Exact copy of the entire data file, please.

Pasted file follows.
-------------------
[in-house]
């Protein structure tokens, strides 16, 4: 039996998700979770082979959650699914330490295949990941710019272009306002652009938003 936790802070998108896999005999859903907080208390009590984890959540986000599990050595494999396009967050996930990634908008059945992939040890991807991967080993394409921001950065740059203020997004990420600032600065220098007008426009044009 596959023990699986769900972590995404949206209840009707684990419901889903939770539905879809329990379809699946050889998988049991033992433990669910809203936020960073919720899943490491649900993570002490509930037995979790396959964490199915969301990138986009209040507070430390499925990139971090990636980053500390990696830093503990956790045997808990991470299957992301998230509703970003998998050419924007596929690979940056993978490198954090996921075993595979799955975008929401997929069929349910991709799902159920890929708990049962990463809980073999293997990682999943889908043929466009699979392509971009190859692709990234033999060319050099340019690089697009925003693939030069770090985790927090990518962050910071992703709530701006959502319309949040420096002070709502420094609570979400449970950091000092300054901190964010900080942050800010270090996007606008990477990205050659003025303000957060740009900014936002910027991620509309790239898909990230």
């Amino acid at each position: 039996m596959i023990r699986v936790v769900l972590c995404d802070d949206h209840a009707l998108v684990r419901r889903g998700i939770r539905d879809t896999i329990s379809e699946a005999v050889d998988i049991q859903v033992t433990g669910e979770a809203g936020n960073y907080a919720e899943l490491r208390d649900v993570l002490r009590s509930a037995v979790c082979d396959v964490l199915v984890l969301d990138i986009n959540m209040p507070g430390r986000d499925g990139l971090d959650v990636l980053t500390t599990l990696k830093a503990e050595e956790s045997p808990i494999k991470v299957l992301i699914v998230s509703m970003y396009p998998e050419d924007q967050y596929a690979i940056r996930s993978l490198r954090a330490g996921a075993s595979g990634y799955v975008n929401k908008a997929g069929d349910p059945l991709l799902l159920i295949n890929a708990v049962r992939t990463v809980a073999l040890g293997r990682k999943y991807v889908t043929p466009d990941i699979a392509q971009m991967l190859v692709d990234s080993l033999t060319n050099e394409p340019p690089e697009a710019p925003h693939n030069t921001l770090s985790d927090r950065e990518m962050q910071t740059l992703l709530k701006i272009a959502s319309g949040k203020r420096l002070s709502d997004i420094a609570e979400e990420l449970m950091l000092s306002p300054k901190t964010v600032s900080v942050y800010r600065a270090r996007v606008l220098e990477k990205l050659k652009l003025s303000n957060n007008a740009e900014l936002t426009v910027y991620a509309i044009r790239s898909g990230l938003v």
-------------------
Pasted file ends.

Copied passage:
[in-house]
């Protein structure tokens, strides 16, 4: 039996998700979770082979959650699914330490295949990941710019272009306002652009938003 936790802070998108896999005999859903907080208390009590984890959540986000599990050595494999396009967050996930990634908008059945992939040890991807991967080993394409921001950065740059203020997004990420600032600065220098007008426009044009 596959023990699986769900972590995404949206209840009707684990419901889903939770539905879809329990379809699946050889998988049991033992433990669910809203936020960073919720899943490491649900993570002490509930037995979790396959964490199915969301990138986009209040507070430390499925990139971090990636980053500390990696830093503990956790045997808990991470299957992301998230509703970003998998050419924007596929690979940056993978490198954090996921075993595979799955975008929401997929069929349910991709799902159920890929708990049962990463809980073999293997990682999943889908043929466009699979392509971009190859692709990234033999060319050099340019690089697009925003693939030069770090985790927090990518962050910071992703709530701006959502319309949040420096002070709502420094609570979400449970950091000092300054901190964010900080942050800010270090996007606008990477990205050659003025303000957060740009900014936002910027991620509309790239898909990230």
């Amino acid at each position: 039996m596959i023990r699986v936790v769900l972590c995404d802070d949206h209840a009707l998108v684990r419901r889903g998700i939770r539905d879809t896999i329990s379809e699946a005999v050889d998988i049991q859903v033992t433990g669910e979770a809203g936020n960073y907080a919720e899943l490491r208390d649900v993570l002490r009590s509930a037995v979790c082979d396959v964490l199915v984890l969301d990138i986009n959540m209040p507070g430390r986000d499925g990139l971090d959650v990636l980053t500390t599990l990696k830093a503990e050595e956790s045997p808990i494999k991470v299957l992301i699914v998230s509703m970003y396009p998998e050419d924007q967050y596929a690979i940056r996930s993978l490198r954090a330490g996921a075993s595979g990634y799955v975008n929401k908008a997929g069929d349910p059945l991709l799902l159920i295949n890929a708990v049962r992939t990463v809980a073999l040890g293997r990682k999943y991807v889908t043929p466009d990941i699979a392509q971009m991967l190859v692709d990234s080993l033999t060319n050099e394409p340019p690089e697009a710019p925003h693939n030069t921001l770090s985790d927090r950065e990518m962050q910071t740059l992703l709530k701006i272009a959502s319309g949040k203020r420096l002070s709502d997004i420094a609570e979400e990420l449970m950091l000092s306002p300054k901190t964010v600032s900080v942050y800010r600065a270090r996007v606008l220098e990477k990205l050659k652009l003025s303000n957060n007008a740009e900014l936002t426009v910027y991620a509309i044009r790239s898909g990230l938003v």